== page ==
A theory of unbounded endogenous growth, partial optimal equilibrium models, and their applications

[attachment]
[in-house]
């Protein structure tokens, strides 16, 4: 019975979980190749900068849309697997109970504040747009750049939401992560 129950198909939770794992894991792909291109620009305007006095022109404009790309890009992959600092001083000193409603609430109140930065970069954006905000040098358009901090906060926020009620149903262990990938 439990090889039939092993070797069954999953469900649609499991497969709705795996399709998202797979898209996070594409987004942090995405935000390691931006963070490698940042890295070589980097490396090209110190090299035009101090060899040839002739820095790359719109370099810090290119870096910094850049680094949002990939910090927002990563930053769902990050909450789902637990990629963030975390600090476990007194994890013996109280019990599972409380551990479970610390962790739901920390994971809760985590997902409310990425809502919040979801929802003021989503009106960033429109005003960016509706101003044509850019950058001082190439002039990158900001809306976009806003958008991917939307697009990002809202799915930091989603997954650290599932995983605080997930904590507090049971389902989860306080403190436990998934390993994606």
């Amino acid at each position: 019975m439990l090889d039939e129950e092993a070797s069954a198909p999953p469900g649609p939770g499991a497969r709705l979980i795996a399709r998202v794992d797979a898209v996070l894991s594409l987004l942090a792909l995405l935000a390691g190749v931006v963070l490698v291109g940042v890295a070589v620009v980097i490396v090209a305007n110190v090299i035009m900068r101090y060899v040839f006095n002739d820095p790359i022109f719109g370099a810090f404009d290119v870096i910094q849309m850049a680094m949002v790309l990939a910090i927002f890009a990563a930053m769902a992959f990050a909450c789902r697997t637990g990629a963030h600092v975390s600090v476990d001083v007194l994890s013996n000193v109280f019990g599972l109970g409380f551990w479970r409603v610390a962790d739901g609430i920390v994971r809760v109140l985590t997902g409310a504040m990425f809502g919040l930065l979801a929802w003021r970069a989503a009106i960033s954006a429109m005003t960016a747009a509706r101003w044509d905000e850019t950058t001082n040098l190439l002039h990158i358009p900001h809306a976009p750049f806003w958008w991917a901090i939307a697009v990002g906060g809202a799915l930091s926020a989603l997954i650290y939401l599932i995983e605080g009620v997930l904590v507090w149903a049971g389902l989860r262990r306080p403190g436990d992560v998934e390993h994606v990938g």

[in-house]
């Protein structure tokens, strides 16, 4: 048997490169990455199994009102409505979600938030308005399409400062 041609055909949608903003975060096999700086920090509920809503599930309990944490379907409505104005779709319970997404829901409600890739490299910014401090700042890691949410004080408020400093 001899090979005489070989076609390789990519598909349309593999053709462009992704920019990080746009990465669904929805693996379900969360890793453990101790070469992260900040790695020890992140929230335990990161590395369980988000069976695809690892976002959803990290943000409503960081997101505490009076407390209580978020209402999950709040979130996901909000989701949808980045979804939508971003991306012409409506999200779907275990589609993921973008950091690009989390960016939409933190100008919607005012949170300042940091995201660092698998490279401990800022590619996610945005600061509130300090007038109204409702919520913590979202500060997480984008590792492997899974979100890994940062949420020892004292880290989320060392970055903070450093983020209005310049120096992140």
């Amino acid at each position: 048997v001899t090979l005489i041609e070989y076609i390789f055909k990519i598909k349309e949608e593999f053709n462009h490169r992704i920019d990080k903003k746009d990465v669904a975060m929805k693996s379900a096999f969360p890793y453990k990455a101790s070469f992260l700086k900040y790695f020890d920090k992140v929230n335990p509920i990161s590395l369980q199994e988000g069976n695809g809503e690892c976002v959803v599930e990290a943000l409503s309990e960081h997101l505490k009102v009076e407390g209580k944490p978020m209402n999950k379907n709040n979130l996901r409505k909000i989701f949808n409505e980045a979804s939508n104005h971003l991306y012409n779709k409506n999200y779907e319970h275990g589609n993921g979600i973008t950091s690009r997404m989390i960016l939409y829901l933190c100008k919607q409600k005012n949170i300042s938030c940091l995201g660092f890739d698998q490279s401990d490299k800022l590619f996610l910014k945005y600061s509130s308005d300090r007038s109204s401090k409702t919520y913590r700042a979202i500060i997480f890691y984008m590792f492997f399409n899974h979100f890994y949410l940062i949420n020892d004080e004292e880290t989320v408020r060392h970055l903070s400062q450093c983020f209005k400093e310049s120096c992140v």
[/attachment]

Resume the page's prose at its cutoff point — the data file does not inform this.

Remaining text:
In light of recent development in endogenous growth models, this dissertation advocates an infinite time horizon, fully endogenous, and equilibrium optimal growth model. The proposed endogenous growth model possesses not only complete endogeneity but also the capacity of unbounded per capita growth, which the traditional neoclassical growth model lacks. This endogenous growth model still maintains the conventional neoclassical constant returns to scale characteristic. Not as in several other major endogenous growth models, no externality and increasing return to scale are needed for infinite growth. While it has certain similarities with historic Neumann expansion model, it is justified on contemporary notions such as human capital, knowledge, endogenous technological progress and so on. Specified with Ramsey optimal growth model, it produces an optimal structure equilibrium that does not have the stability problem as the neoclassical steady state equilibrium may have. Having the capability of endogenous and infinite growth, many long term large social-economic issues facing human economy and society, for example, education, population growth, economic equality, environment etc. can be discussed in the context of economic growth. Further mathematical study expands the generality to a class of general optimal control models that allow unbounded growth. A set of unified necessary and sufficient (if and only if) conditions for the infinite continuous time optimal control problem are provided to show that not only all the classical sufficiency theorems can derived from this set of N-S conditions but also inseparability of the transversality conditions. An existence theorem for the fast-discounting problems provides a more complete mathematical foundation for the class of optimal control models. Asserting every system has its systematic flaws, a set of four systematic methods are proposed to model the systematic flaws under equilibrium optimization--conditional optimization, additional constraints, by product externality, and external process. A direct application of these methods is in public economics. It provides a unique perspective in describing public goods in a dynamic optimal control model vis-a-vis in a growth model. Finally, another sector agent representing a different economic mechanism is introduced to optimize the same economy. A theory of public provision as addition to the private provision in a mixed economy is formulated. Furthermore, differences in efficiencies and preferences between public and private provisions are considered. A theory of bureaucratic inefficiency and preferences in relation to the public provision is derived. This dissertation emphasizes the philosophical underpinning and generalization of modeling methods.
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